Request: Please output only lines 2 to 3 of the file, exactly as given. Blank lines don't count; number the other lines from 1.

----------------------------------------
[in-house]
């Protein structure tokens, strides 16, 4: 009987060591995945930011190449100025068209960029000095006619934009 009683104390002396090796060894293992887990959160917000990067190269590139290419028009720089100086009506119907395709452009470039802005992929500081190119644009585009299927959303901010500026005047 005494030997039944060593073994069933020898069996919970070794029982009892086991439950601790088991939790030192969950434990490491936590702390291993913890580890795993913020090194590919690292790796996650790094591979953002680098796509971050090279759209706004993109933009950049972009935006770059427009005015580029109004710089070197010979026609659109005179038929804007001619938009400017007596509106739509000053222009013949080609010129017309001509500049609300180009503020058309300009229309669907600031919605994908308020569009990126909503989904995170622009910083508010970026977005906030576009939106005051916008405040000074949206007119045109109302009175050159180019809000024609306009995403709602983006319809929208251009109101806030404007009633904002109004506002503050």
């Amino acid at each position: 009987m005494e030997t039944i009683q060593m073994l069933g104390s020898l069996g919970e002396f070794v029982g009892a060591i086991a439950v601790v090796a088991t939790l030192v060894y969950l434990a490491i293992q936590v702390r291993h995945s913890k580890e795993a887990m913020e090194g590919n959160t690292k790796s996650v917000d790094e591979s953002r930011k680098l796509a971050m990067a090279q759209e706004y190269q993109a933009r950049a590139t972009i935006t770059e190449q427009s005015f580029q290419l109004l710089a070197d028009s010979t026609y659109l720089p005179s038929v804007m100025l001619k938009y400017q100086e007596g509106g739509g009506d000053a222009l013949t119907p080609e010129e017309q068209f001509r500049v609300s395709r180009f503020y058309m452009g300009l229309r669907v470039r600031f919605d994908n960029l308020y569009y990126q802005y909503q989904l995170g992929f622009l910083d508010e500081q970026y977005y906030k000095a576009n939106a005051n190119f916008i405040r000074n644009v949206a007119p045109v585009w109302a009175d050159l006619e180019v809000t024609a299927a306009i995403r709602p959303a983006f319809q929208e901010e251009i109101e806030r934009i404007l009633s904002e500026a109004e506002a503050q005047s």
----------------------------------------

């Protein structure tokens, strides 16, 4: 009987060591995945930011190449100025068209960029000095006619934009 009683104390002396090796060894293992887990959160917000990067190269590139290419028009720089100086009506119907395709452009470039802005992929500081190119644009585009299927959303901010500026005047 005494030997039944060593073994069933020898069996919970070794029982009892086991439950601790088991939790030192969950434990490491936590702390291993913890580890795993913020090194590919690292790796996650790094591979953002680098796509971050090279759209706004993109933009950049972009935006770059427009005015580029109004710089070197010979026609659109005179038929804007001619938009400017007596509106739509000053222009013949080609010129017309001509500049609300180009503020058309300009229309669907600031919605994908308020569009990126909503989904995170622009910083508010970026977005906030576009939106005051916008405040000074949206007119045109109302009175050159180019809000024609306009995403709602983006319809929208251009109101806030404007009633904002109004506002503050």
């Amino acid at each position: 009987m005494e030997t039944i009683q060593m073994l069933g104390s020898l069996g919970e002396f070794v029982g009892a060591i086991a439950v601790v090796a088991t939790l030192v060894y969950l434990a490491i293992q936590v702390r291993h995945s913890k580890e795993a887990m913020e090194g590919n959160t690292k790796s996650v917000d790094e591979s953002r930011k680098l796509a971050m990067a090279q759209e706004y190269q993109a933009r950049a590139t972009i935006t770059e190449q427009s005015f580029q290419l109004l710089a070197d028009s010979t026609y659109l720089p005179s038929v804007m100025l001619k938009y400017q100086e007596g509106g739509g009506d000053a222009l013949t119907p080609e010129e017309q068209f001509r500049v609300s395709r180009f503020y058309m452009g300009l229309r669907v470039r600031f919605d994908n960029l308020y569009y990126q802005y909503q989904l995170g992929f622009l910083d508010e500081q970026y977005y906030k000095a576009n939106a005051n190119f916008i405040r000074n644009v949206a007119p045109v585009w109302a009175d050159l006619e180019v809000t024609a299927a306009i995403r709602p959303a983006f319809q929208e901010e251009i109101e806030r934009i404007l009633s904002e500026a109004e506002a503050q005047s």